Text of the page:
I have to admit, the sample that opens Rain, the debut album by Leeds-based doom trio Petrichor, had me worried. Following the sounds of rain and thunder comes an over-acted sample, that brings to mind the terrible voice acting in the early waves of English-dubbed anime releases. It’s not the best of starts to a record, but memories of it are soon dispelled as the album begins in earnest, offering 45 minutes of utterly miserable, nihilistic funeral-doom with a clear Peaceville-three influence, but also shades of something more. Black metal touches and moments reminiscent of Celtic Frost help Petrichor rise above the majority of other funeral doom bands, and makes for a captivating, addictive slice of misery.
There’s no denying that My Dying Bride are the chief point of comparison for Rain; or more specifically, My Dying Bride’s earlier work, where the emphasis was more on the metal aspects than experimentation. There’s a similar sense of weight and grit to many of the riffs, and some of the song structures – with heavier moments giving way to clean vocal passages, before the heaviness comes to the fore once more. Likewise, the clean vocals will feel to familiar who has ever hear Aaron Stainthorpe sing before. Don’t mistake this for a criticism though; even if Petrichor make no attempt to hide their influences, it doesn’t mean they’re in thrall to them. There’s enough distinguishing elements at play during Rain to ensure Petrichor have their own identity, such as the furious black metal influenced passage towards the end of “As The Dark Steals The Light”, or the triumphant feel to “We Are The Fire”. The opening to “This Too Must Die” even makes me think of The Cure at their most beautiful and miserable, though I can’t quite put my finger on why.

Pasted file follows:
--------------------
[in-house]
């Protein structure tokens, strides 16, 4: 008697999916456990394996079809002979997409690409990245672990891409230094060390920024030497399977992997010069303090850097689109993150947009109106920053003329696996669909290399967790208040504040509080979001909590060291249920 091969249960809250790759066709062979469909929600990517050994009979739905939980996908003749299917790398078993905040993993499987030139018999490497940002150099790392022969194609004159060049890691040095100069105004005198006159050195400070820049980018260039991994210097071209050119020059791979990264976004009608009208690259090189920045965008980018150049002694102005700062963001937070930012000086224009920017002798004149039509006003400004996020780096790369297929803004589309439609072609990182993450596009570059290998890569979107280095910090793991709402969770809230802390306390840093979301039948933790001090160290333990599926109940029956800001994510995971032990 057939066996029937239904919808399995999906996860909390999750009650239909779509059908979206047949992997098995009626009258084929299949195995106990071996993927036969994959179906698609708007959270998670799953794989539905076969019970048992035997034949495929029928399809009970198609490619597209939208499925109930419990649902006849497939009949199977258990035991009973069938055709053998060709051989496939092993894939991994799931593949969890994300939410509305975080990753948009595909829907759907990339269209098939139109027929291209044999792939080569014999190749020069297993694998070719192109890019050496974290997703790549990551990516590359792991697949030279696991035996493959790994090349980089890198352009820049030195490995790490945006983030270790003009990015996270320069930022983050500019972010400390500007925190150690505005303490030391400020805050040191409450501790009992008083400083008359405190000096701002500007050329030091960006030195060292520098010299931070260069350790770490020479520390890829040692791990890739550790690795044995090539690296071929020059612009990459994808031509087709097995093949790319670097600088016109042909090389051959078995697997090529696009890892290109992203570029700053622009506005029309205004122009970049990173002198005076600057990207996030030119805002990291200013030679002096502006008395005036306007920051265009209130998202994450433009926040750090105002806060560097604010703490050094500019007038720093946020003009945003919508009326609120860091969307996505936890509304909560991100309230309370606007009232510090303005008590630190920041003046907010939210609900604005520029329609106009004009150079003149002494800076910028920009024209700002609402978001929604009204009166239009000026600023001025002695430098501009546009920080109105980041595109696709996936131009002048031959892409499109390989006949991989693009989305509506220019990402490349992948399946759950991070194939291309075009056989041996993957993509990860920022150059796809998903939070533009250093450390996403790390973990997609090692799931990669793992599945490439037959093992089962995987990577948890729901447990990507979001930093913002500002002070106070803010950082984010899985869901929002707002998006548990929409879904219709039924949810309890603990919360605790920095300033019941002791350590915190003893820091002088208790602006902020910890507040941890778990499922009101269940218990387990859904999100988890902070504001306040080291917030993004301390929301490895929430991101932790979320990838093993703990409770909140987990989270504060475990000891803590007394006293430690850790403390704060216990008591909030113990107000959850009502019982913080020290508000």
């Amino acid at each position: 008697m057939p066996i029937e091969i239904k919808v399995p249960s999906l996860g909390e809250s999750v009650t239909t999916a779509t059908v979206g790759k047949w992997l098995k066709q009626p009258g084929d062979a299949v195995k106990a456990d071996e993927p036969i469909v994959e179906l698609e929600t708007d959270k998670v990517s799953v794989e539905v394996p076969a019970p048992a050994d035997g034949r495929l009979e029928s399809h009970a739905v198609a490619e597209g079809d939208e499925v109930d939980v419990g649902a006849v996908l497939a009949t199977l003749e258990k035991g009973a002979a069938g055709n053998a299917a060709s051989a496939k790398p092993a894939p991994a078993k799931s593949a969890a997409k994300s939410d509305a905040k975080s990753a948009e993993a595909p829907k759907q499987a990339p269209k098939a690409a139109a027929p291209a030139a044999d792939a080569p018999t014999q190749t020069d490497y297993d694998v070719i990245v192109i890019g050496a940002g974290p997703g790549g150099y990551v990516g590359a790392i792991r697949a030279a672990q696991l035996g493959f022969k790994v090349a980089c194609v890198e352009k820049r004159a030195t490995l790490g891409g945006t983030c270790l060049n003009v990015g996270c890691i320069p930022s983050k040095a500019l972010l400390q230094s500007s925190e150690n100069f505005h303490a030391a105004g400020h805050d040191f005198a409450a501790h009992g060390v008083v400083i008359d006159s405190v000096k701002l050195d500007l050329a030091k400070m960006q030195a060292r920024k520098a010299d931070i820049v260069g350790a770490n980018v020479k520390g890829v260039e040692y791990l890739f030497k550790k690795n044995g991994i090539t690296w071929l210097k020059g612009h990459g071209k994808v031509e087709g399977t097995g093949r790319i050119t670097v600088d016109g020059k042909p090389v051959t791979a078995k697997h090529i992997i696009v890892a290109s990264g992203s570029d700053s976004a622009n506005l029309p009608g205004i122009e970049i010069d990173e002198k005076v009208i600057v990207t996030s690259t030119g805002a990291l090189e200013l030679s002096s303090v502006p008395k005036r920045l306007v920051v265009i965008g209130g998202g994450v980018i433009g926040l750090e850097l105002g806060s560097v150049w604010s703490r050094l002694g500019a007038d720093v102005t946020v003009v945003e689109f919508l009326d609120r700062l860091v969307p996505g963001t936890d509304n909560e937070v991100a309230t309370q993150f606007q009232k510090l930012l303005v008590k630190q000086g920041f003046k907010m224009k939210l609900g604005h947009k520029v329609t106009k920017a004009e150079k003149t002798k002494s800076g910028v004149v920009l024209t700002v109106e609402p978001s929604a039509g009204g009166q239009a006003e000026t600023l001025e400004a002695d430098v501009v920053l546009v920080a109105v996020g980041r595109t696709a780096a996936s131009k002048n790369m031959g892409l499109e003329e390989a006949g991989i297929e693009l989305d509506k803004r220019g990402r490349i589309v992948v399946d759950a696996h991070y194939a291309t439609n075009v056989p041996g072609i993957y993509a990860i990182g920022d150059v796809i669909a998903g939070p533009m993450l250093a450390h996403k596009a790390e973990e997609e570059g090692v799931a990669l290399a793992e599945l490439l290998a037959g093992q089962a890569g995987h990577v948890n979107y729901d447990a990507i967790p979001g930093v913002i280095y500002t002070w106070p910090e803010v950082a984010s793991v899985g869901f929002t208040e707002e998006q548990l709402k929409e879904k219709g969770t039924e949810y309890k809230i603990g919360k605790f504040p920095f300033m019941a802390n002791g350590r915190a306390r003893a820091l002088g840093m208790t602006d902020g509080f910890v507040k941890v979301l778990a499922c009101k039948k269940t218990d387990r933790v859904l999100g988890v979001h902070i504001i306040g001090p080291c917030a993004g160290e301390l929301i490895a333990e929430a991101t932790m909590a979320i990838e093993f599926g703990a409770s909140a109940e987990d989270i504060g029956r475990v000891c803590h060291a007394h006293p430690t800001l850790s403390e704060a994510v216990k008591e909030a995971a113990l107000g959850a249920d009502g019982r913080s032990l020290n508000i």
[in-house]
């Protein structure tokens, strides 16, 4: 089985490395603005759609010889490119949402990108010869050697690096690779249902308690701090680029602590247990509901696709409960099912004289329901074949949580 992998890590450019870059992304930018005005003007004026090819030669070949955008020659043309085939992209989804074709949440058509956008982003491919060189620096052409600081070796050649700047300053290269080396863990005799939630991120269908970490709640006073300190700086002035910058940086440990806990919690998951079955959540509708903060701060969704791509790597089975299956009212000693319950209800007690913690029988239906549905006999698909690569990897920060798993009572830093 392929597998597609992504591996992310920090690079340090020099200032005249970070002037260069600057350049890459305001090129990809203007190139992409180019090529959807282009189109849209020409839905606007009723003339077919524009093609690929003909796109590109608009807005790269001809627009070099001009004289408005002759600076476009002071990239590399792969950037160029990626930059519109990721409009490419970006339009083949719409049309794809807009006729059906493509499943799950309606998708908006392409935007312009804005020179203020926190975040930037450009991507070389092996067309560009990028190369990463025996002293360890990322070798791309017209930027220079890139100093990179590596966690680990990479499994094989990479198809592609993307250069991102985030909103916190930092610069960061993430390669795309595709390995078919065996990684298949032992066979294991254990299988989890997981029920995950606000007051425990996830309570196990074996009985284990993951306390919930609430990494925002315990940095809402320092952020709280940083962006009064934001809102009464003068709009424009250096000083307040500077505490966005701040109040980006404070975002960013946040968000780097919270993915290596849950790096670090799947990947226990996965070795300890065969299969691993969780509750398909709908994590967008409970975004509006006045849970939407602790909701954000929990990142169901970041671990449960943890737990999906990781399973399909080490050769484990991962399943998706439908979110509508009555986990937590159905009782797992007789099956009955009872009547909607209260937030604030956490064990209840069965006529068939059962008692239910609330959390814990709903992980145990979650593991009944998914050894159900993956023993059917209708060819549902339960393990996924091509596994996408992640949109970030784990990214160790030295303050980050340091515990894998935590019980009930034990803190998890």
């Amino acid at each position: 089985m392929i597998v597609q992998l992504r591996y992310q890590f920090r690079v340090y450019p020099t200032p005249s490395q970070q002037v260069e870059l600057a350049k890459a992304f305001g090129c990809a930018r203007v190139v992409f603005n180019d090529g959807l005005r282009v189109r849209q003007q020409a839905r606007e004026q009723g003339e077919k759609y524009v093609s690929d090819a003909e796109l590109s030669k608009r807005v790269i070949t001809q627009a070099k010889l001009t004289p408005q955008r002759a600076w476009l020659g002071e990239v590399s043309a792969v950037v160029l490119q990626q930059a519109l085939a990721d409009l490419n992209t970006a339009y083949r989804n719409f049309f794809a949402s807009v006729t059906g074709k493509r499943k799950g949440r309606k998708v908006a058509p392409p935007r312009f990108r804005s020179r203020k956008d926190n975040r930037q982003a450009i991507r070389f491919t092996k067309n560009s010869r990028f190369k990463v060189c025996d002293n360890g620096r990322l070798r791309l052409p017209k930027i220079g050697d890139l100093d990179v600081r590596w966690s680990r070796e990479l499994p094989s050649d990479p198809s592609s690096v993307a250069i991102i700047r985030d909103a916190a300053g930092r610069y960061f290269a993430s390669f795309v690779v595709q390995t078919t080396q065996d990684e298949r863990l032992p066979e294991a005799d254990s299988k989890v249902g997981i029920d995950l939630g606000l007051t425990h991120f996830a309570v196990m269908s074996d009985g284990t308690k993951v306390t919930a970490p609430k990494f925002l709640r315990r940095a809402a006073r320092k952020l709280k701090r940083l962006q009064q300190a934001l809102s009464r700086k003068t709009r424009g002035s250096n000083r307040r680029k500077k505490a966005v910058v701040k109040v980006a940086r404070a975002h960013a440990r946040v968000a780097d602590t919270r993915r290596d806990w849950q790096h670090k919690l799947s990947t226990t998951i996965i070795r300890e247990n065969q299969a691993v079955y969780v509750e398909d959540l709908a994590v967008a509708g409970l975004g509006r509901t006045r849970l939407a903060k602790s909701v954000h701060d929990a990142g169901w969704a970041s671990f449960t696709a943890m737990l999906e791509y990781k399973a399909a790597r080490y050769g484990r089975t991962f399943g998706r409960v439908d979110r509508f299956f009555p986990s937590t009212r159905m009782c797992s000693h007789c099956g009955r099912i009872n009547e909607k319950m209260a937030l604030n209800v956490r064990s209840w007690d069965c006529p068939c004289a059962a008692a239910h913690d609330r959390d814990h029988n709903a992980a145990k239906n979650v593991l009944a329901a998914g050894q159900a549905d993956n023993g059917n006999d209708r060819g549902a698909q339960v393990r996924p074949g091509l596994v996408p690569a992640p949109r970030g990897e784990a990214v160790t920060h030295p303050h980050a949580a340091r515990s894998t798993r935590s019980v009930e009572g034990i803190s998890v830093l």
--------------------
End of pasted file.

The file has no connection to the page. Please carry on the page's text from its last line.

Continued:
Whilst Rain might be an album heavy on the misery, it’s not all bleak and melancholy. As indicated earlier, “We Are The Fire” is a triumphant pagan metal song, not just in style but also in subject. Rallying against Christianity from the perspective of the oppression of native beliefs and traditions, it touches upon the appropriation and twisting of existing celebrations in to Christian ones, as well as the burning of churches and bibles. The “nothing burns quite like a bible burns” section verges upon metal self-parody, but is carried out with such conviction that it’s hard to argue against it, and combined with the incredibly strong melodies and chorus, show that – if they ever tire of misery – Petrichor are more than capable of writing songs that are defiantly, fist-raisingly triumphant.
Misery is definitely the over-riding feel and theme of the album though, coming through especially strongly on “This Too Must Die” and the closing track “Nihilist”, a 12 minute suicidal dirge that, crucially for a song of such length, never feels as long as it actually is. Rain isn’t the kind of album that can be put on regardless of mood – it’s too emotionally bleak and devastating for that – but when the right kind of sadness takes hold of you, it’s a gloriously crushing example of funeral doom done right.
Rain is available to stream and download via Bandcamp.